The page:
BRIEF DESCRIPTION OF THE DRAWINGS

A presently preferred embodiment of the invention is disclosed in the attached drawings which are explained hereinafter in detail.

FIG. 1 shows a lateral perspective view of a batten setting device according to the invention, and

FIG. 2 a plan view of the underside of the device according to FIG. 1.

DESCRIPTION OF THE PREFERRED EMBODIMENT

The batten setting apparatus according to the invention includes a rigid framework 2 which is formed by two spaced longitudinal members 4, 6, a first transverse member 8 and a connecting member 10. The first transverse member 8 is fastened to the opposing ends of longitudinal members 4, 6, and the connecting member 10 is fastened to the other ends of longitudinal members 4,6 so as to form a substantially rectangular framework of sufficient rigidity.

The opposite ends 14, 16 of a transverse bar 12 are pivotably mounted to the longitudinal members 4, 6 in a distance inside the rectangular frame 4, 6, 8, 10 to the first transverse member 8 which roughly corresponds to the widths of a batten strip. The transverse bar 12 bridges over the distance between longitudinal members 4, 6 parallel to the first transverse member 8.

A carriage 20 is mounted to the longitudinal members 4, 6. To this end guiding grooves are formed in the facing longitudinal surfaces of longitudinal members 4, 6 which extend from the connecting member 10 the vicinity of the transverse bar 12. In the drawings only the guiding groove 42 of longitudinal member 4 is shown (FIG. 1). Slideparts 24, 26 are fixidly mounted to the ends of carriage 20 which are adjacent longitudinal member 4 and longitudinal member 6, respectively. Slidepart 24 extends into groove 42, and slidepart 26 extends into the corresponding groove within longitudinal member 6. Thus, carriage 20 may be shifted within and parallel to the longitudinal members 4, 6.

An adjustment means is mounted to the carriage 20 and comprises a mounting block 30 fastened to the upper surface of connecting member 10 in the middle between longitudinal members 4, 6, a driving block 32 fastened to the upper surface of carriage 20, and a spindle 34, which extends through mounting block 30 and driving block 32 and is equipped with a handle 36 at its free end outside the framework 2. The spindle 34 is rotatably supported within mounting block 30 so as not to be movable axially. A through bore through driving block 32 through which spindle 34 extends has an inner thread mating the outer thread of spindle 34. A counternut 38 rides on the spindle portion 35 extending between driving block 32 and mounting block 30 which serves blocking further rotation of the spindle 34 when being tightened against driving block 32. Thus, by loosing nut 38 carriage 20 may be adjusted to any desired position with respect to the first transverse member 8 lengthwise the longitudinal members 4, 6 by rotating handle 36.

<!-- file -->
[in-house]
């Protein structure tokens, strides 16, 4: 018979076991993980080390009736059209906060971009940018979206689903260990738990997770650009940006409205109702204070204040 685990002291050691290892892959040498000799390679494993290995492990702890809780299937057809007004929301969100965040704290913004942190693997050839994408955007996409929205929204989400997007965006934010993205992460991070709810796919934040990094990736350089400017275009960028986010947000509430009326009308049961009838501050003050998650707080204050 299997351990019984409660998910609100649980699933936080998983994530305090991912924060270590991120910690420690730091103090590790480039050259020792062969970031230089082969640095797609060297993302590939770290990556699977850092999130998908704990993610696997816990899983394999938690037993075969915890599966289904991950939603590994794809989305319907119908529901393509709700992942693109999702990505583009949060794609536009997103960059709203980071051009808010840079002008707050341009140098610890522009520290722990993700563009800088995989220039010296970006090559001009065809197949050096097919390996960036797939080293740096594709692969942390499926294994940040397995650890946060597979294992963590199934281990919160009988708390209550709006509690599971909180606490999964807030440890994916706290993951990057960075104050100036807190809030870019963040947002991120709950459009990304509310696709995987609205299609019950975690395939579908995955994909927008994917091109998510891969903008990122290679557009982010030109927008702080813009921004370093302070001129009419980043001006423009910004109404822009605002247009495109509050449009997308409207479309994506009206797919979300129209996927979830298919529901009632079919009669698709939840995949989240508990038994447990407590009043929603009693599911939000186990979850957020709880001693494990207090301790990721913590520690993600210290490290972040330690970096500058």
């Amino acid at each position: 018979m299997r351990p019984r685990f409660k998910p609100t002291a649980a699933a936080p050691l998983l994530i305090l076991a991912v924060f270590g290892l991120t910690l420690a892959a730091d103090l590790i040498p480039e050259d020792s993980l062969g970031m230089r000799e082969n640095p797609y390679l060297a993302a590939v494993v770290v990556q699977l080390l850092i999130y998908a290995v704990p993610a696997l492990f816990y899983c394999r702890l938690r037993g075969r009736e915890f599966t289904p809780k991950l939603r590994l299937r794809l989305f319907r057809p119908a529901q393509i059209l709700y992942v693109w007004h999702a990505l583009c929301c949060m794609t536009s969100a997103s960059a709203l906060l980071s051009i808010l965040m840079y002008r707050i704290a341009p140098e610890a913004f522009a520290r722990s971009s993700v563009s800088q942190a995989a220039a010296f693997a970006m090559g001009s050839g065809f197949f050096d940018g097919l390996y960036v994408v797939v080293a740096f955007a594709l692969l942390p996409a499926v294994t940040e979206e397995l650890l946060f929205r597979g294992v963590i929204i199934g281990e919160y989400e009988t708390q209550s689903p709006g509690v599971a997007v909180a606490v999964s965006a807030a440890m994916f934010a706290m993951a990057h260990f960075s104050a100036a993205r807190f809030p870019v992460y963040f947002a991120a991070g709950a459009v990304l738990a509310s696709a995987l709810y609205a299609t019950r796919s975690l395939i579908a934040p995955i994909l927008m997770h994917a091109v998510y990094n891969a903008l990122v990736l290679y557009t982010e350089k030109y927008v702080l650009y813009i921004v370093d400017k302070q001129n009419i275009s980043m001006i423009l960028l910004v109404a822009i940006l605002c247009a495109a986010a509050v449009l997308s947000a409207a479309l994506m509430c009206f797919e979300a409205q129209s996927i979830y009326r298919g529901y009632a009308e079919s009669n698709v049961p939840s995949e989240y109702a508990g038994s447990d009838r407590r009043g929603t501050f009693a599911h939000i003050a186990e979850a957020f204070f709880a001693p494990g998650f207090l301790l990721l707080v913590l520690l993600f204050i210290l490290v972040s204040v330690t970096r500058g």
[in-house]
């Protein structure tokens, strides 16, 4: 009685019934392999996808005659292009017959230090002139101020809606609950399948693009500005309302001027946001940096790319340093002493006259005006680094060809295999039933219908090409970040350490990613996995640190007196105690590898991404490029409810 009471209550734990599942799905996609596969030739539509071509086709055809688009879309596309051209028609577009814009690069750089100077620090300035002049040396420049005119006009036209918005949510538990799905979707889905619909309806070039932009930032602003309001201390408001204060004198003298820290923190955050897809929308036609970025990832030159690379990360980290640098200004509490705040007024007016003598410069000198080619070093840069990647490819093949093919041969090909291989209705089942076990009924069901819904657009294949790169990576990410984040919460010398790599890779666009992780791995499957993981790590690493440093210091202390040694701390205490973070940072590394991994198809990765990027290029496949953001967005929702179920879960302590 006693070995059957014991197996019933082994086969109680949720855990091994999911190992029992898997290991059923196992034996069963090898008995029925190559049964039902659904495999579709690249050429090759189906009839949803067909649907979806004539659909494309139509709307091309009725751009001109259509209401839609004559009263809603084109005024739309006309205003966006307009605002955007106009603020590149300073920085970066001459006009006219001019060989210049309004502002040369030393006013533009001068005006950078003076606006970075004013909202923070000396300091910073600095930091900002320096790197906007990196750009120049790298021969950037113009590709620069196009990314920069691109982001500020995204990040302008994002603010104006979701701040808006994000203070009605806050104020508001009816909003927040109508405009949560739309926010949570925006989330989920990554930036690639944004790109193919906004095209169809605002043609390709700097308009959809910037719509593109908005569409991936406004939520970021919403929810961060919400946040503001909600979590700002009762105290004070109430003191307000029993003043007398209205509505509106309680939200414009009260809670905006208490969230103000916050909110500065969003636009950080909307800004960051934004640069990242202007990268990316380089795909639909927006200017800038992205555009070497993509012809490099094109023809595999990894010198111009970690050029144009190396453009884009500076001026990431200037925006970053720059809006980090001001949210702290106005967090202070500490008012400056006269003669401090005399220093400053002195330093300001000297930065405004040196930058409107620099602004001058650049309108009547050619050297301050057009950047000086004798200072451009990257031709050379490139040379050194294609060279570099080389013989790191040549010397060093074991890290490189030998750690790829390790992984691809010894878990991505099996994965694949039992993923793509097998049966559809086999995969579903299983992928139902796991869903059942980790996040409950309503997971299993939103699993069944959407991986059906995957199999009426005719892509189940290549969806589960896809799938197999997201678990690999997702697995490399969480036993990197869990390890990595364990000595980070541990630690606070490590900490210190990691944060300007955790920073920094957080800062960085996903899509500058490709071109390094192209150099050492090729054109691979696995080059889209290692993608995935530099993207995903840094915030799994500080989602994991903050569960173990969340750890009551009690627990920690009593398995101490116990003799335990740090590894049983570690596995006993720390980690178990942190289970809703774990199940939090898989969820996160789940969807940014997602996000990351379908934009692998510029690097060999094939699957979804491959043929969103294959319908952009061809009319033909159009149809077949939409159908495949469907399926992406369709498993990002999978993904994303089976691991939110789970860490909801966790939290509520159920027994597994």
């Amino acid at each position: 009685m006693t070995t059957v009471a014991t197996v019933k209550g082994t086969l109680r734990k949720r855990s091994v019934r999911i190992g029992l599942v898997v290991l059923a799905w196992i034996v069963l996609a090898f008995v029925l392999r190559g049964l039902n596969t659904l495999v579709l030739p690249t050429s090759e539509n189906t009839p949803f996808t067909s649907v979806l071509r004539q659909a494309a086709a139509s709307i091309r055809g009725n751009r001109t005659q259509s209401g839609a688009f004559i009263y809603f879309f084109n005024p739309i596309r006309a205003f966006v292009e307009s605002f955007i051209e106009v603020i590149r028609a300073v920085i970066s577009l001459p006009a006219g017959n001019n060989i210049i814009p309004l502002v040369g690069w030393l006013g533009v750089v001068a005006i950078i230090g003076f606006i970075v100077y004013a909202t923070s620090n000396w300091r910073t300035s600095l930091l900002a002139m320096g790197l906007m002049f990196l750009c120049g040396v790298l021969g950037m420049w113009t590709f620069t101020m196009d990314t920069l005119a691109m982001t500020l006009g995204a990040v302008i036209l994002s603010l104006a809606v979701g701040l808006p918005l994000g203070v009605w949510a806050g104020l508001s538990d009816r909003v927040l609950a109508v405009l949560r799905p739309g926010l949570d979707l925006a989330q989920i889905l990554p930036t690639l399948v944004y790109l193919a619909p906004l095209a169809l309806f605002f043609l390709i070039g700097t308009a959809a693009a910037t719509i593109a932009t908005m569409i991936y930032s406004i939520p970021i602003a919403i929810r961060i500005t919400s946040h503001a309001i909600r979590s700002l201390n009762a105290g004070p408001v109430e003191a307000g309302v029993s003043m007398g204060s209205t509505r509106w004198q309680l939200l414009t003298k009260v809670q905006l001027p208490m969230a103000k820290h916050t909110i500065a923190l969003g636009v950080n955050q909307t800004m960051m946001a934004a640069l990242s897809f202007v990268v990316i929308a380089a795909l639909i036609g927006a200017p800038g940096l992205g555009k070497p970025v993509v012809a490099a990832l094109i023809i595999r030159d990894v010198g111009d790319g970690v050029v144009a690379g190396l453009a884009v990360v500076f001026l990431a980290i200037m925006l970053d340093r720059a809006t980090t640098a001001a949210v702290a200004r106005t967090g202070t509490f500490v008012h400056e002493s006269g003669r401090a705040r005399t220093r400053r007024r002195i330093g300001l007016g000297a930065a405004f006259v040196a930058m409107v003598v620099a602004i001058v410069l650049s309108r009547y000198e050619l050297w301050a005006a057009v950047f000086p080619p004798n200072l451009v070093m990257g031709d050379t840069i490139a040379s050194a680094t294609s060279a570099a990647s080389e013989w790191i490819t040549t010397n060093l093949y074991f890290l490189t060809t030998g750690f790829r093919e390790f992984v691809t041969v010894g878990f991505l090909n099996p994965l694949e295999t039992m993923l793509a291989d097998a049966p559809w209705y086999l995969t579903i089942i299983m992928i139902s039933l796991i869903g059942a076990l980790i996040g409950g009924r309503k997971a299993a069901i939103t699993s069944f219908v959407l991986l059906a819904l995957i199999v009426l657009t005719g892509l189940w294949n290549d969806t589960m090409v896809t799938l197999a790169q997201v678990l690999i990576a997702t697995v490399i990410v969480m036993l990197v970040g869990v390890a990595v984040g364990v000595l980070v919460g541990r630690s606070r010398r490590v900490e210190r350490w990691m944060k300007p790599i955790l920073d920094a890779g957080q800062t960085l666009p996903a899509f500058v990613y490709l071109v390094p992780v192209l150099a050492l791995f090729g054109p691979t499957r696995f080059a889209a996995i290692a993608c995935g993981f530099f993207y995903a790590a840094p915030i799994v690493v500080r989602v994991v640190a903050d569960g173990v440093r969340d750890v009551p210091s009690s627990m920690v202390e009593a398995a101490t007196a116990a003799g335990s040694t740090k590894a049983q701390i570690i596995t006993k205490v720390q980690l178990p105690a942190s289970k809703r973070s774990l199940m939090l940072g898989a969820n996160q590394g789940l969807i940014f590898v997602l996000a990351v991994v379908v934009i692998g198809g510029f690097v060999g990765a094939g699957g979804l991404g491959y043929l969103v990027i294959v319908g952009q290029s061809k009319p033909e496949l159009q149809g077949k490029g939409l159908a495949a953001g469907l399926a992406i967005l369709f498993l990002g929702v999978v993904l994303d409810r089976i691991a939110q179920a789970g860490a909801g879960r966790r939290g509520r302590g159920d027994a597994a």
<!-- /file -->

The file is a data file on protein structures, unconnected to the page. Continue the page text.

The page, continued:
The apparatus includes three sets of rollers. A first set is provided adjacent the first transverse member 8 and the transverse bar 12 and includes a first roller 44 mounted to an outwardly facing surface of longitudinal member 4 so as to be able to rotate about an axis parallel to longitudinal member 4. The second roller 64 of the first set is mounted opposite the first roller 44 to the outwardly facing surface of longitudinal member 6 so as to be able to rotate about an axis parallel to longitudinal member 6. To this end each of rollers 44, 64 is rotatably mounted to a support bracket 45, 65 mounted to the longitudinal member 4, 6 respectively. The support brackets 45, 65 allow each roller 44, 64 to extend over the distance between first transverse member 8 and transverse bar 12. Moreover, a portion of the cylindric outer surface of each roller 44, 64 projects below the underside of framework so as to allow the framework 2 to roll upon a batten strip not shown by means of rollers 44, 64.